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On The Road

Galanthus 'Fly Fishing' at Bellefield House.
My latest snowdrop crush.

Back in the dim and distant mists of time, when dinosaurs roamed the land and pterodactyls were frequent bird table visitors, I spent an enjoyable few years managing rock bands.

There were headline gigs, support gigs. Mainstream venues and pubs. In some places the PA was state of the art, in others you thanked your stars for the decent size amp in the back of the van. Some nights the crowd was ecstatic. Others, the bar man, his dog and a couple of regulars would sit there, nodding and comparing the band to musicians that had died before the lead singer was born. Occasionally people listened to the first thirty seconds, got bored and went off to get drunk and find someone to sleep with. So it goes.

I have just finished a modestly epic tour of the land, promoting The Plant Lover’s Guide to Snowdrops. And, as I pull myself vertical, brush off the debris and straighten out again, there are some clear parallels.

The ambition of course is always to dive onto the stage to screaming applause, deliver a blisteringly tight set then disappear into the night and let security sort out the aftermath. (On which note, next time I want a tour bus).

What passes for a tour bus in these parts
The reality is that one crowd’s true messiah and speaker of truth is another’s momentarily diverting oddity. That you turn up, pray that the audio visual works, that the cake is good and that some people turn up. Pretty much in that order.

With normal social conventions turned on (in gardening, not as much in popular music) you are also vulnerable to whoever walks through the door. Part of the excitement is that you never know who you might meet. Part of the fear is that you never know who you might meet.

Despite large explanatory posters, bookers will have you delivering punk to an audience used to chamber music, or indie tunes to a thrash metal crowd. That awkward moment in the Blues Brothers where, after a hail of beer bottles, they start playing ‘Stand by Your Man’ rather than ‘Gimme Some Lovin’’ (or whatever bluesy thing it was). That.*

But gardeners are nice people. Enthusiastic. Keen. Not generally prone to throwing missiles.
Avant-garde snowdrop display at the Chelsea Physic Garden
(What will we do there? We'll get hiiiigh...)

At the Chelsea Physic Garden I barely got in the door when I was descended upon by a well-bred lady clutching a bunch of snowdrops and an Avon Bulbs catalogue. Awaiting my appearance to re-identify last year’s purchases. (Ok good. ‘Magnet’ and ‘S Arnott’. Easy. That one? No idea. Oh that was the one picked from a relative’s new garden. Yes, it is different. No, no idea.)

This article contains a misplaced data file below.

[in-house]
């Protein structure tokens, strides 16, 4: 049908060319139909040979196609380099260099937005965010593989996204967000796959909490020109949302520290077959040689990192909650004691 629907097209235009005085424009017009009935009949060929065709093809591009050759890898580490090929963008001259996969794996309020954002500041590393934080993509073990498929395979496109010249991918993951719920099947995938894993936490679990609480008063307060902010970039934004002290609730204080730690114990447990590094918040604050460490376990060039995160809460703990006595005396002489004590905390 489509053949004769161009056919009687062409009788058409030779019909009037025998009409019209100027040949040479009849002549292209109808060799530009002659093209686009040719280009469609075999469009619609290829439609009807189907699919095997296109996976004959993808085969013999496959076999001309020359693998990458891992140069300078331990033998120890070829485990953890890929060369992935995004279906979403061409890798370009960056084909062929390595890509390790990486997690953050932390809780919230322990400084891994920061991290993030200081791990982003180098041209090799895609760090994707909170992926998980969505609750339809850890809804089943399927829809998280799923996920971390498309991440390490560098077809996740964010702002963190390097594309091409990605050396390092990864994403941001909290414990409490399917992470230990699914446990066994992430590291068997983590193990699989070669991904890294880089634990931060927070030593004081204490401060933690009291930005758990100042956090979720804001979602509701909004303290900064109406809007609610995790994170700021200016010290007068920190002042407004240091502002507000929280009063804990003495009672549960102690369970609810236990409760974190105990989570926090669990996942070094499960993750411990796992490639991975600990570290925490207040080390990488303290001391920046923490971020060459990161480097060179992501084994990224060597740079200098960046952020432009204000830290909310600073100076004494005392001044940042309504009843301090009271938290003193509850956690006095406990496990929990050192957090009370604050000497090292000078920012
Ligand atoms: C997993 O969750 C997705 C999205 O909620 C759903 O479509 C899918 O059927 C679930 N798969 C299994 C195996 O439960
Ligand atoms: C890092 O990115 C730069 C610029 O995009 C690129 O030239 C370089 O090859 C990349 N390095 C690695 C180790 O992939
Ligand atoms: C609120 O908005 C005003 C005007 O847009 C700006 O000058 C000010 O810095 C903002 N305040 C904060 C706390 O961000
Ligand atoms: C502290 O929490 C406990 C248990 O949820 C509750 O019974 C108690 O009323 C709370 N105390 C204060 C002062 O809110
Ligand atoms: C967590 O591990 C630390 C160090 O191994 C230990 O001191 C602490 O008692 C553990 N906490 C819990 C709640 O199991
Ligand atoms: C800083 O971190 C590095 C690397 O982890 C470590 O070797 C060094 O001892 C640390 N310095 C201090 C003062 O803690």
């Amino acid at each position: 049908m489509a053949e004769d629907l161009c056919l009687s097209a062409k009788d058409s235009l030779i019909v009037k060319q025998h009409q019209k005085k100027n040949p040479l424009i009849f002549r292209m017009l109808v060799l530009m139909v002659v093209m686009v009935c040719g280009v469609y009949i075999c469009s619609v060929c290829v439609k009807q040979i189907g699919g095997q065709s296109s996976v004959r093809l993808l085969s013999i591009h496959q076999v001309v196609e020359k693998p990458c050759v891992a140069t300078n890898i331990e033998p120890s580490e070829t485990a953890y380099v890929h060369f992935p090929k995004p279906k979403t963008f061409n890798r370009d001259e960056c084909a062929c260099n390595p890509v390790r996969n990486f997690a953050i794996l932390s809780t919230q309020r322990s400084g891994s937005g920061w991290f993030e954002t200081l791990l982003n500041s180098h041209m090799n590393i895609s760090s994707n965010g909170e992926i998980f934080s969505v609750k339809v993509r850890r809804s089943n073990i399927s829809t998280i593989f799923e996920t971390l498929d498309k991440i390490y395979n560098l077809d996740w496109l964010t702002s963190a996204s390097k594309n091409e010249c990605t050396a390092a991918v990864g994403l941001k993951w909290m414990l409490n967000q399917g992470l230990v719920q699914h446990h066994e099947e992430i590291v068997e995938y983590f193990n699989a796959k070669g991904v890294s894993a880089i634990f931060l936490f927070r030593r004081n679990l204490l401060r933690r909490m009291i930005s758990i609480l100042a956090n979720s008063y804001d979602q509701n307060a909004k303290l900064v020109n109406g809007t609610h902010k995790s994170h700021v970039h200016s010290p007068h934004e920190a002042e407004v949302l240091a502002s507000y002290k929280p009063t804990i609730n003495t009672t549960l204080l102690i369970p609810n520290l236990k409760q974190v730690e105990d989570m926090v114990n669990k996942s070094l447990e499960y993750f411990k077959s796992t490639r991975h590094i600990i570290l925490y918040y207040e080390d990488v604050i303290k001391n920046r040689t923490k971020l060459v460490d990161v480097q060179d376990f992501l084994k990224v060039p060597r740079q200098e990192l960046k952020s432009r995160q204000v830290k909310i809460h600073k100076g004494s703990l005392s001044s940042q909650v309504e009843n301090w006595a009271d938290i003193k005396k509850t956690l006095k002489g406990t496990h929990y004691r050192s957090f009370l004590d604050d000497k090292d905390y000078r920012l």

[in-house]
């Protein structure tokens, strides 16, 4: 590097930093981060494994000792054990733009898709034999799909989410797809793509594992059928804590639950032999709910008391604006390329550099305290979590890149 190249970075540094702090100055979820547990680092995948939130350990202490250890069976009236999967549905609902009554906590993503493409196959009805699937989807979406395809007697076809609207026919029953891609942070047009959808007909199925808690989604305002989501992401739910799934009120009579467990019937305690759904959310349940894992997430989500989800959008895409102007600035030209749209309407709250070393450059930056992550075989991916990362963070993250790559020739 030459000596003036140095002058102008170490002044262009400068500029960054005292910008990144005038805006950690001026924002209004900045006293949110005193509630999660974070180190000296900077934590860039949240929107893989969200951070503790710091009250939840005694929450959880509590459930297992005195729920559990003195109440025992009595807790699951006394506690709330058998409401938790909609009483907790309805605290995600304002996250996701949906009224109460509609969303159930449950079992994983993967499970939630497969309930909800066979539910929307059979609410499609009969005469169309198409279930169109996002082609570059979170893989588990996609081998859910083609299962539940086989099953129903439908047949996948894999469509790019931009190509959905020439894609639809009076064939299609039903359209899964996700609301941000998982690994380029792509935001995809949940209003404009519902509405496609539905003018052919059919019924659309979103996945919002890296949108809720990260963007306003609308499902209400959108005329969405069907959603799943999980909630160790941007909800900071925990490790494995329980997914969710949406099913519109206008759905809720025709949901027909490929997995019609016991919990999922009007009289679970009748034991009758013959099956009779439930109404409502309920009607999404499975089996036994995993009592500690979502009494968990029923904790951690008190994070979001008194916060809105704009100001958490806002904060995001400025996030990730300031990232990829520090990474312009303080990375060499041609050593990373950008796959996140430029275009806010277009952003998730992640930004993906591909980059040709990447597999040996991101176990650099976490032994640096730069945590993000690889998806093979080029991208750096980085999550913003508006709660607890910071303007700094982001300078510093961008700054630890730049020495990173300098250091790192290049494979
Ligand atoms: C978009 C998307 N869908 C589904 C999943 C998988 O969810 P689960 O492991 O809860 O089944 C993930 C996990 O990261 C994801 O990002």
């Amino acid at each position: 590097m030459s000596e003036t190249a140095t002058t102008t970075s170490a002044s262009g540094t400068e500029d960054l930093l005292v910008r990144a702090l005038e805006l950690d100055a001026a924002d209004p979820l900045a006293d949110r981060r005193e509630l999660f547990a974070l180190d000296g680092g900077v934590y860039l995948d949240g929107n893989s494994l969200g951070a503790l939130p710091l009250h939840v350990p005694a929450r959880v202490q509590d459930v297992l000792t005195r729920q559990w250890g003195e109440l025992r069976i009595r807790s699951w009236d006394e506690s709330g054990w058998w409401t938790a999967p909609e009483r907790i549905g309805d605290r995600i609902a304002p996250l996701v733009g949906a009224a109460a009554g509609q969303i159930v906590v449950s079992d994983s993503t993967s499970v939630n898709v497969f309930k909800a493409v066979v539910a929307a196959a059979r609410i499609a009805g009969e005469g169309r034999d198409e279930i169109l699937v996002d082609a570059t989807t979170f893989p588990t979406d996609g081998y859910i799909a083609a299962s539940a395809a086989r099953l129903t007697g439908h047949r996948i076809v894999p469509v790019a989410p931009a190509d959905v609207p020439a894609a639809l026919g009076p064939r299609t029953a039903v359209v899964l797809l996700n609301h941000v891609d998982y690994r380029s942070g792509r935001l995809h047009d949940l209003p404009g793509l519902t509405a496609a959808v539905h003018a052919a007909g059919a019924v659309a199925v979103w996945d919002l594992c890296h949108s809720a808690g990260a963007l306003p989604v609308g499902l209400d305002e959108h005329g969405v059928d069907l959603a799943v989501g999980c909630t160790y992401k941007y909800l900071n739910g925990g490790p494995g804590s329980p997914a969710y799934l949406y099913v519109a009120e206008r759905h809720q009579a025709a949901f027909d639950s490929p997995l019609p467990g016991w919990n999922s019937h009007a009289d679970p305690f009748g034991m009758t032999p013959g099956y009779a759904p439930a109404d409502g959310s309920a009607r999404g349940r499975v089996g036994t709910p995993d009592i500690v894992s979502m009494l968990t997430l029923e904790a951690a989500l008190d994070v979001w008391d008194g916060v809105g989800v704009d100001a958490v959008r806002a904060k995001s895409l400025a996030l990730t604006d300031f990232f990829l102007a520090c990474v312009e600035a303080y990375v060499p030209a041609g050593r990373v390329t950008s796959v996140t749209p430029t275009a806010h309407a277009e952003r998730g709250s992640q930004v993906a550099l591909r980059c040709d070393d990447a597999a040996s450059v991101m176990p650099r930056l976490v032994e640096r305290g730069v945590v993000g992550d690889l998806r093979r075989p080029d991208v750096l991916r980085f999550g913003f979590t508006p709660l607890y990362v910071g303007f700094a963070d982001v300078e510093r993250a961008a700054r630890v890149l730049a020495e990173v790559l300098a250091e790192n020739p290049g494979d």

And you have to love the audience at the National Botanic Garden of Wales who braved horizontal sleet and a wind-chill factor of about -4C, for an hour of wandering the grounds, cheerfully discussing planting combinations.

I raise my hat to the stylish dame at the Cottage Garden Society day who had each fingernail painted with a different, botanically accurate, snowdrop variety. The lovely fellow in Ireland who gave me Galanthus ‘Hill Poë’, the subject of my first snowdrop crush, deserves a longer visit.
Demonstrating snowdrops to a crowd oblivious of cold
(c) Michelle Chapman

With time, things get increasingly rock and roll. You get in the car. Again. Get out again. Set up your stuff. Stride onto stage and shout ‘, where are we now?’ Get bossed around by old ladies in the audience. Talk to the local media. Compared to virtually everything else live^, give me Radio any day.**

There are times, too, that are just destined for the autobiography. When the lights go down and you are there at the front and, as you start to deliver your guitar solo, you realise that that Jimi Hendrix and Brian May have wandered in from the bar to see what all the fuss is about. And then your strings break, one after the other.^^

That is rock and roll, man. Just the way it is.***

Galanthus ‘Hill Poë’ - thanks to the nice chap at Altamont

So. Many thanks to all those who came to see me, I hope I managed to say something interesting in all the mayhem.

The tour is done. I have come down. I am slightly wiser. But not so wise that I won’t do it again. I have learned that front-man charisma is easier to pull off if you have a band behind you. And roadies. And, ideally, groupies bearing strong drink and ice-cream. That things don’t always go as planned, which is why it is called busking it. And like so much in life, it is all better with the lights on.

And now I’m heading back into the metaphorical studio to sort out the tricky second album. It is going to rock.
The folly at Bellefield House, Ireland

*Adds repurposed police car to wish list

^That I have tried, so far. Not tried live telly. Bring it on

**No, Tony Blackburn, snowdrops are not all the same. Wanna make something of it?

^^ Trust me, the metaphor works

*** If you want me I’ll be hanging out with the ghosts of Keith Moon and Freddy Mercury in the back of the van. I invited Steve Marriott but he is on a spectral moped half way to Brighton.


  1. It was very enjoyable being part of the band behind you... and doubling up as the roadie from time to time :)

    1. It was lovely to have you along for the ride! Thanks for the moral (and immoral) support - see you for the next one! :)

  2. So Nym, if the age of bands was the late Jurassic then some of us must date to the pre Cambrian era ;0) cheers Clare

    1. That must indeed be so! *Thinks, 'crikey...!'*


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